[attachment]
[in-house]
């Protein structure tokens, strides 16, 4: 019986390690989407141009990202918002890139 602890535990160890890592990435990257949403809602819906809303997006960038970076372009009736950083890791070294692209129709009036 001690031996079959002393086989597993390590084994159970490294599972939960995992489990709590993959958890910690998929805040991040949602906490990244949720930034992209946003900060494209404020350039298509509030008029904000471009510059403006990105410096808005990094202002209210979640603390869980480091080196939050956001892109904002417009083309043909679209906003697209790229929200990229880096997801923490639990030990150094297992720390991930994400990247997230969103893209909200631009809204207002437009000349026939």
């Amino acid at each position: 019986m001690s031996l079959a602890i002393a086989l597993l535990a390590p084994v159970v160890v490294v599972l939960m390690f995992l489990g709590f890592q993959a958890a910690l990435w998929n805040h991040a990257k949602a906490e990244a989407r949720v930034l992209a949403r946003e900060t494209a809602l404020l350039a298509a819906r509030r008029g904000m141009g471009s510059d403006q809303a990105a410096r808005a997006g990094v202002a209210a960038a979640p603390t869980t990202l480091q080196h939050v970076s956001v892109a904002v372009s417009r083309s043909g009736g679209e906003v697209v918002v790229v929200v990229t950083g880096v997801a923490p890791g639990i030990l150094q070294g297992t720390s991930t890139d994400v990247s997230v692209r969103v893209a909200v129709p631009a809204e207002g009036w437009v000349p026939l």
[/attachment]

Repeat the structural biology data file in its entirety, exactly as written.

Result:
[in-house]
């Protein structure tokens, strides 16, 4: 019986390690989407141009990202918002890139 602890535990160890890592990435990257949403809602819906809303997006960038970076372009009736950083890791070294692209129709009036 001690031996079959002393086989597993390590084994159970490294599972939960995992489990709590993959958890910690998929805040991040949602906490990244949720930034992209946003900060494209404020350039298509509030008029904000471009510059403006990105410096808005990094202002209210979640603390869980480091080196939050956001892109904002417009083309043909679209906003697209790229929200990229880096997801923490639990030990150094297992720390991930994400990247997230969103893209909200631009809204207002437009000349026939």
């Amino acid at each position: 019986m001690s031996l079959a602890i002393a086989l597993l535990a390590p084994v159970v160890v490294v599972l939960m390690f995992l489990g709590f890592q993959a958890a910690l990435w998929n805040h991040a990257k949602a906490e990244a989407r949720v930034l992209a949403r946003e900060t494209a809602l404020l350039a298509a819906r509030r008029g904000m141009g471009s510059d403006q809303a990105a410096r808005a997006g990094v202002a209210a960038a979640p603390t869980t990202l480091q080196h939050v970076s956001v892109a904002v372009s417009r083309s043909g009736g679209e906003v697209v918002v790229v929200v990229t950083g880096v997801a923490p890791g639990i030990l150094q070294g297992t720390s991930t890139d994400v990247s997230v692209r969103v893209a909200v129709p631009a809204e207002g009036w437009v000349p026939l």